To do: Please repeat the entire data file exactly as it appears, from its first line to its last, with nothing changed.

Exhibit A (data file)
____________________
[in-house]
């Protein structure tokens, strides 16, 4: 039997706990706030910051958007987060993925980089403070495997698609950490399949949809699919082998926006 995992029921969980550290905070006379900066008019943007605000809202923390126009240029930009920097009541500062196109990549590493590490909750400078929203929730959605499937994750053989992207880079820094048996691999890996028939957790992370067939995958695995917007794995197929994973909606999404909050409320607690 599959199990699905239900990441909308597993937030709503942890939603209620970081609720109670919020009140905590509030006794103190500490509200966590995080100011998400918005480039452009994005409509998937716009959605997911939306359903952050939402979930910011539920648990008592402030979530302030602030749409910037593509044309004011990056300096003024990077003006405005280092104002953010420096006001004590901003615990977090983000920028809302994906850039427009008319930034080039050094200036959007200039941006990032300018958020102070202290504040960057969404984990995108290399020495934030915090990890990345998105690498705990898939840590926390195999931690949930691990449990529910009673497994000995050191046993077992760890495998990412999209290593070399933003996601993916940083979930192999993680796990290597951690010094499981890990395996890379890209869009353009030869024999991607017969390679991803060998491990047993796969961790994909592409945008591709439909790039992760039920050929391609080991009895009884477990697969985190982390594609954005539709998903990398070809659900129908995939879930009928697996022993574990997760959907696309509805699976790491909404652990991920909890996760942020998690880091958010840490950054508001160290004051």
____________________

[in-house]
């Protein structure tokens, strides 16, 4: 039997706990706030910051958007987060993925980089403070495997698609950490399949949809699919082998926006 995992029921969980550290905070006379900066008019943007605000809202923390126009240029930009920097009541500062196109990549590493590490909750400078929203929730959605499937994750053989992207880079820094048996691999890996028939957790992370067939995958695995917007794995197929994973909606999404909050409320607690 599959199990699905239900990441909308597993937030709503942890939603209620970081609720109670919020009140905590509030006794103190500490509200966590995080100011998400918005480039452009994005409509998937716009959605997911939306359903952050939402979930910011539920648990008592402030979530302030602030749409910037593509044309004011990056300096003024990077003006405005280092104002953010420096006001004590901003615990977090983000920028809302994906850039427009008319930034080039050094200036959007200039941006990032300018958020102070202290504040960057969404984990995108290399020495934030915090990890990345998105690498705990898939840590926390195999931690949930691990449990529910009673497994000995050191046993077992760890495998990412999209290593070399933003996601993916940083979930192999993680796990290597951690010094499981890990395996890379890209869009353009030869024999991607017969390679991803060998491990047993796969961790994909592409945008591709439909790039992760039920050929391609080991009895009884477990697969985190982390594609954005539709998903990398070809659900129908995939879930009928697996022993574990997760959907696309509805699976790491909404652990991920909890996760942020998690880091958010840490950054508001160290004051």